In his book, ‘India and Asian Geopolitics: The Past, Present’, Shivshankar Menon traces the evolution of Indian foreign policy as a response to Asia’s changing geopolitical landscape, steered significantly by a rising China.
The balance of power in the Asia Pacific is undeniably shifting as a result of the growing power and influence of China, the rise of other middle powers, and the prospect of Western retrenchment.
While New Delhi and Tokyo have identified regional cooperation across the Indo-Pacific as a major objective of their bilateral partnership, cooperation with ASEAN remains at the heart of their Indo-Pacific approach.
The first summit between Trump and Kim enhanced Singapore’s reputation as Asia’s emerging diplomatic centre. For Hanoi, the second summit is a big opportunity to showcase Vietnam’s dramatic economic transformation in recent years.
China’s rising profile in the Andaman Sea is not limited to building strategic infrastructure like the China-Myanmar Economic Corridor and the Kra Canal that allow Beijing reduce its current dependence on the Malacca Straits and access the Indian Ocean directly. Its military profile too is rising.
Major waterways in South Asia are at risk of overuse, but India and its neighbors face an uphill battle to broaden multilateral cooperation in response.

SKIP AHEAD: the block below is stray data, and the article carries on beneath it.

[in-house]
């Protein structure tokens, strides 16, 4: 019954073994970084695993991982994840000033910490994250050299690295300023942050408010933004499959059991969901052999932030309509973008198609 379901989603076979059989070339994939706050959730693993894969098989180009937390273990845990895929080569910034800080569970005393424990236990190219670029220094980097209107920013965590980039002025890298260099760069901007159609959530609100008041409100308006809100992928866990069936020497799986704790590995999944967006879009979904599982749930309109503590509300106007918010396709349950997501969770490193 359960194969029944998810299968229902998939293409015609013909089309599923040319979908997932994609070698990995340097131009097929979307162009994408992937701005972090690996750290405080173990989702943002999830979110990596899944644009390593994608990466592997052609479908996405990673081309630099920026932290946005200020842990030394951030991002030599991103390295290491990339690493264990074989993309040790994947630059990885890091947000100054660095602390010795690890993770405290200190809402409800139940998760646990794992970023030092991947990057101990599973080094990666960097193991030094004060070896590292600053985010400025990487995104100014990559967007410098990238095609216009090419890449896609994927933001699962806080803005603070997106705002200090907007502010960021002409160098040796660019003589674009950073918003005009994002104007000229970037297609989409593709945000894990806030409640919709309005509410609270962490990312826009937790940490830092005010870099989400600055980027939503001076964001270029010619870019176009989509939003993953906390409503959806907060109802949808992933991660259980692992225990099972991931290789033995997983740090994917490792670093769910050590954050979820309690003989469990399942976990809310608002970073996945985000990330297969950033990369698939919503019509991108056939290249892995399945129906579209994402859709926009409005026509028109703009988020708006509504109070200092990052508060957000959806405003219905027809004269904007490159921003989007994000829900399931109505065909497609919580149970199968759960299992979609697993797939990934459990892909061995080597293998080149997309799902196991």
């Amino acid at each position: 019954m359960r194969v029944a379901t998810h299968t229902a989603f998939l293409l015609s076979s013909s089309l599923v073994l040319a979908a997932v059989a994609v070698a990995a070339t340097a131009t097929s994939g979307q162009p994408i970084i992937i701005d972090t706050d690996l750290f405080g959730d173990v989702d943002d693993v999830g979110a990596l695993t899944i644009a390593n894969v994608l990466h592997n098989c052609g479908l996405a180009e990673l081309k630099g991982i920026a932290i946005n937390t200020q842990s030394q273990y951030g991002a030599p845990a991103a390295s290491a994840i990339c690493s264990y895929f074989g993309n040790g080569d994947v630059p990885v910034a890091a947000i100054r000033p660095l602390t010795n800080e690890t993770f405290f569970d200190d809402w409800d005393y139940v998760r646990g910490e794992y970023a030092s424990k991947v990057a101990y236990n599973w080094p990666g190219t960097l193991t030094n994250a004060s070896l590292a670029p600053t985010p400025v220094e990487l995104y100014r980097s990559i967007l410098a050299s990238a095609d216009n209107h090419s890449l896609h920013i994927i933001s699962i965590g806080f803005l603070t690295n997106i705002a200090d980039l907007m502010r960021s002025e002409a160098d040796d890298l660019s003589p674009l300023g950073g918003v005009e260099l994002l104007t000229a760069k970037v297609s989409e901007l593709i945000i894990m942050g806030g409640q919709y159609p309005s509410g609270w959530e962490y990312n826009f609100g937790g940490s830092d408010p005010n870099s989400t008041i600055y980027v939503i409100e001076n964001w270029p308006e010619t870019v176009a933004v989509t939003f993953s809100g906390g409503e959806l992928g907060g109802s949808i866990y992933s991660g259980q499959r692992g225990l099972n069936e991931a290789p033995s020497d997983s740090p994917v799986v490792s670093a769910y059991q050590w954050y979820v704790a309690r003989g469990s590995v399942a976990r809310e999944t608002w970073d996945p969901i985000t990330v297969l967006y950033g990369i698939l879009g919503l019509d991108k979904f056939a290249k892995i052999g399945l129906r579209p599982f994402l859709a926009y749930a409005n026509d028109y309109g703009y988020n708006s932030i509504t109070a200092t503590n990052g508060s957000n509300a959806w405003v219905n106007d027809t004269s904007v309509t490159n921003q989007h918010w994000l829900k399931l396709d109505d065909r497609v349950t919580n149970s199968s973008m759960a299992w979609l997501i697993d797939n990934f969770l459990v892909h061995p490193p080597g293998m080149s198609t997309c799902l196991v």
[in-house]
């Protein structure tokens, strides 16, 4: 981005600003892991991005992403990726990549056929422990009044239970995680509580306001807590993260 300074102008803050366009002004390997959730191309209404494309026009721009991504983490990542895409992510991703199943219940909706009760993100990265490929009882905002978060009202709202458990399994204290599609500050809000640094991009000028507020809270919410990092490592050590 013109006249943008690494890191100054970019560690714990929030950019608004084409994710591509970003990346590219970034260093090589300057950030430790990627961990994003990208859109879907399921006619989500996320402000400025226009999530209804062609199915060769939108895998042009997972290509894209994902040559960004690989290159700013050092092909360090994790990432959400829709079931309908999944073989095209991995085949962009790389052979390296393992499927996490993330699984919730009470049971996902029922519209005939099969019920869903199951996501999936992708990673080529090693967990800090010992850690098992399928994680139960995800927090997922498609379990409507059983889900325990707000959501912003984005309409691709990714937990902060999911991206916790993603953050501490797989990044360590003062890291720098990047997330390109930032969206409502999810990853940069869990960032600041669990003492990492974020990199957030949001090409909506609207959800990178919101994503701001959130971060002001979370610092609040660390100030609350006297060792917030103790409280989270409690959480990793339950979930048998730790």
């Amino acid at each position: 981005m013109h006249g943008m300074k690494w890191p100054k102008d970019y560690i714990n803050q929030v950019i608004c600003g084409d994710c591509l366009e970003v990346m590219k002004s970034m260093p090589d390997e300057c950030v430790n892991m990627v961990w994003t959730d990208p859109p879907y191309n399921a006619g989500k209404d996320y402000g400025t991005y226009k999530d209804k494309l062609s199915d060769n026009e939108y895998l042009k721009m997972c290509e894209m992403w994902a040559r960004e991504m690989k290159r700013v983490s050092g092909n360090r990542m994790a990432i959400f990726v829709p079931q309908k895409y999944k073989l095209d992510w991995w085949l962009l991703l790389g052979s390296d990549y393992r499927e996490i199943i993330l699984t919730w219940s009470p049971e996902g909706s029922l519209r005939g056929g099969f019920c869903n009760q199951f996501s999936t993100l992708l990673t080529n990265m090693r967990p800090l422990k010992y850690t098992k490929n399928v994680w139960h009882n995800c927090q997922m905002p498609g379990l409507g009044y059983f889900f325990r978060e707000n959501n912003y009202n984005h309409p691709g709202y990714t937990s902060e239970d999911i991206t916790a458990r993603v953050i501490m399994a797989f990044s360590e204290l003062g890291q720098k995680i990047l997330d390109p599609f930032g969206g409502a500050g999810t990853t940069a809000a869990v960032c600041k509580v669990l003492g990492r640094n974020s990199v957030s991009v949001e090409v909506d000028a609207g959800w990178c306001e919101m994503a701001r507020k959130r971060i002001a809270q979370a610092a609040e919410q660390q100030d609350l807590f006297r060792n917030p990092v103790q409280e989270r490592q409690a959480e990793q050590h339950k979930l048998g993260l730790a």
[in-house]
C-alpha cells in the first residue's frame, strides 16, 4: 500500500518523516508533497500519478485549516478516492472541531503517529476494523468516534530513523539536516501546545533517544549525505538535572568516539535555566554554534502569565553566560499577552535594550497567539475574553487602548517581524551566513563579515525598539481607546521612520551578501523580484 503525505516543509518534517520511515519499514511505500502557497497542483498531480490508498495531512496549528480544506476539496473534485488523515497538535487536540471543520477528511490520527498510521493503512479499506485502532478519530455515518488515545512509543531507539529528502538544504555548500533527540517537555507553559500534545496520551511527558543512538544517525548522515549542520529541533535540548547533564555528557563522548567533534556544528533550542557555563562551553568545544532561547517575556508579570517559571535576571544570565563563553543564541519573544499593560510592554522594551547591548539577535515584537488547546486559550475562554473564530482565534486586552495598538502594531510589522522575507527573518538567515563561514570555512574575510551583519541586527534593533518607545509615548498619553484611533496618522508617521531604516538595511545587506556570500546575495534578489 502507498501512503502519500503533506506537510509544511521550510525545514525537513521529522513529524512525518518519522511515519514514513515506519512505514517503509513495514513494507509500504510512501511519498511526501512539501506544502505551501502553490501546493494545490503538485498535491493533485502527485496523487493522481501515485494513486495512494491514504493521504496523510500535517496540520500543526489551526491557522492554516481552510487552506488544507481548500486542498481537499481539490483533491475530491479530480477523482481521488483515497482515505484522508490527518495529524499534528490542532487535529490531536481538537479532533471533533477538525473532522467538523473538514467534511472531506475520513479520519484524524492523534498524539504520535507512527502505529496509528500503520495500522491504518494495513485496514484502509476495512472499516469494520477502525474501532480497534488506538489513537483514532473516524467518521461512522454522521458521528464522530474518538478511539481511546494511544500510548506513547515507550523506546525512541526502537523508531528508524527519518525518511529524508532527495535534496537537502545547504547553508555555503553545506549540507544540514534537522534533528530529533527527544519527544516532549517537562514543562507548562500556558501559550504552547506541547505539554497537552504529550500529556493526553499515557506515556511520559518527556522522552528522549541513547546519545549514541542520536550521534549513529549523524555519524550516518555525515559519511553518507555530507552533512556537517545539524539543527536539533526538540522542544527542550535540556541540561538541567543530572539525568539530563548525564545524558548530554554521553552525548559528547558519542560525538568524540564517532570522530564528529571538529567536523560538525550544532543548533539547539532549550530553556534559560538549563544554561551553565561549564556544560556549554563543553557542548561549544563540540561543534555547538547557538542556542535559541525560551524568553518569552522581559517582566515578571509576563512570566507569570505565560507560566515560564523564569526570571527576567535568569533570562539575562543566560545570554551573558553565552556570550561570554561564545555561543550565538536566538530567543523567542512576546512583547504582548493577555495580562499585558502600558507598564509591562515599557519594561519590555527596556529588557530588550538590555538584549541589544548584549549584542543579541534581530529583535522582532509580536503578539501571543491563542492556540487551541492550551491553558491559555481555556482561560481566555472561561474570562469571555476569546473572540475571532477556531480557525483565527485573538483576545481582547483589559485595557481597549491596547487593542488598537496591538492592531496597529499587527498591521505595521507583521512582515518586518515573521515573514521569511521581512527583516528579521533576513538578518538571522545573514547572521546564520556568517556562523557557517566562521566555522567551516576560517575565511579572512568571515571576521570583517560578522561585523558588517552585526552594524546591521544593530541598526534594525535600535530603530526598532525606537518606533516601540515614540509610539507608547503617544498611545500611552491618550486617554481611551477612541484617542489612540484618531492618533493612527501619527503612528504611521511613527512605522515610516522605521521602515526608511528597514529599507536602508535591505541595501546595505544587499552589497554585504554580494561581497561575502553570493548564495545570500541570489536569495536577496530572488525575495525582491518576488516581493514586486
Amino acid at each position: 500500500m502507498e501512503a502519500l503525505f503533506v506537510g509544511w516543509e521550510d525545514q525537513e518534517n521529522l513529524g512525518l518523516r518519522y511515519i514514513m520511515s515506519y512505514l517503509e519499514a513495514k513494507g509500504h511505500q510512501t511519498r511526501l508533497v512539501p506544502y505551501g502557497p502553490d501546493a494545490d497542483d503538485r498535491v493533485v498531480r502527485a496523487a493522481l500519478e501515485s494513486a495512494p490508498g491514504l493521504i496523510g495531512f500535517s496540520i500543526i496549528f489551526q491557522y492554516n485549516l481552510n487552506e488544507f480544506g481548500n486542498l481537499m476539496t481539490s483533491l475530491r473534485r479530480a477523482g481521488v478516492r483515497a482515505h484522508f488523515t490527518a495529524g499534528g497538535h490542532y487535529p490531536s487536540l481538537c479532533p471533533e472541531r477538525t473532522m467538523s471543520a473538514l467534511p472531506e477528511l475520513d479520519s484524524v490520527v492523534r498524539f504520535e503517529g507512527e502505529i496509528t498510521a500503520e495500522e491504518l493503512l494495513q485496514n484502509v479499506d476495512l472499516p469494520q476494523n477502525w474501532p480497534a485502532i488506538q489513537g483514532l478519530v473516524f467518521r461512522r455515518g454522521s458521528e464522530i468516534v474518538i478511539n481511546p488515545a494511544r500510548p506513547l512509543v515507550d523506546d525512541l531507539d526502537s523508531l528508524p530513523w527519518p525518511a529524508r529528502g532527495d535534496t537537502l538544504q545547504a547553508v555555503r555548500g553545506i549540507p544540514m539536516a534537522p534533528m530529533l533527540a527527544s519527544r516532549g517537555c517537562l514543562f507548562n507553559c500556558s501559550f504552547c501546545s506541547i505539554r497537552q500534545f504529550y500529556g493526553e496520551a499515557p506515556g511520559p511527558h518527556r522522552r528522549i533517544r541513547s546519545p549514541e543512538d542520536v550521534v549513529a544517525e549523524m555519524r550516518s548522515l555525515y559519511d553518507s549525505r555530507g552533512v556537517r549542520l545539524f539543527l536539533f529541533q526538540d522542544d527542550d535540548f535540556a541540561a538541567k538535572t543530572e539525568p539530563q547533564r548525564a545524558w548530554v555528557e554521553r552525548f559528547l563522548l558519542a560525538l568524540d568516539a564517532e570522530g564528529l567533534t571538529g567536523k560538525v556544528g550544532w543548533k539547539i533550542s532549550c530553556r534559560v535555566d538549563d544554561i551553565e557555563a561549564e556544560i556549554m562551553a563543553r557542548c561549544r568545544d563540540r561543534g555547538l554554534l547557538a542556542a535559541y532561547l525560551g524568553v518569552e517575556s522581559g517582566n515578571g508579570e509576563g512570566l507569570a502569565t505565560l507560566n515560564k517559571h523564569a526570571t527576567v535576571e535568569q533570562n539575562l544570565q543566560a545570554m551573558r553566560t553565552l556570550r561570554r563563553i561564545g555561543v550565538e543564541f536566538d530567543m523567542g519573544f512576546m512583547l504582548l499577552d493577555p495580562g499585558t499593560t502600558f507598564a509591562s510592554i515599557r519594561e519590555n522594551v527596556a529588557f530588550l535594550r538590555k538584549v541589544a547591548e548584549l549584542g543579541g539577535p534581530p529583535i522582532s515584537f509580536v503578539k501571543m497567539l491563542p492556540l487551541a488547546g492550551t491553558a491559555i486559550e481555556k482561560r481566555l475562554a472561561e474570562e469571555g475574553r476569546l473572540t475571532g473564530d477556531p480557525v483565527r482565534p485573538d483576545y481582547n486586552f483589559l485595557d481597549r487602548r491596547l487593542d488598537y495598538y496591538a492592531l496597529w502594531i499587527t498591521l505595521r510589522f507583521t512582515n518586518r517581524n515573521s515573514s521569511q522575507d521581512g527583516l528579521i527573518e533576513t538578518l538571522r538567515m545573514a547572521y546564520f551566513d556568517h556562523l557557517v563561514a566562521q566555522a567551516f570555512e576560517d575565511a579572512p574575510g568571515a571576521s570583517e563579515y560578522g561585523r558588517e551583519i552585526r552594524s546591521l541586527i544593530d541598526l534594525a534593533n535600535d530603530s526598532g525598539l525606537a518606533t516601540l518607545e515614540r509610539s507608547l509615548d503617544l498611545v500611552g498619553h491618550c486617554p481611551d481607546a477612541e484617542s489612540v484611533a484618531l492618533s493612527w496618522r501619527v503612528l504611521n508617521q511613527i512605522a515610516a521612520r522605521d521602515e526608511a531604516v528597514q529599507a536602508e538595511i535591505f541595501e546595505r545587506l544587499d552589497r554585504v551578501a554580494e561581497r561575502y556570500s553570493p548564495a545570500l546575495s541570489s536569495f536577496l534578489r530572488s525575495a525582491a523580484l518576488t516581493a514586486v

Securing the eastern Indian Ocean in partnership with Southeast Asian littorals like Singapore, Indonesia, and Thailand could be one of the important near-term Indian contributions to peace and stability in the Indo-Pacific.
Prime Minister Narendra Modi’s trip to Singapore focuses on three increasingly interconnected themes—the strategic, economic, and technological.
If the idea of Asia drew New Delhi and Jakarta close in the 1950s, it might well be the Indo-Pacific that will provide the framework for long overdue strategic re-engagement.
The establishment of a Kra Canal in Thailand may soon become a reality as part of China’s Belt and Road Initiative (BRI). The canal would permit ships to bypass the Malacca Strait, a crucial maritime chokepoint, amplifying the strategic significance of the project.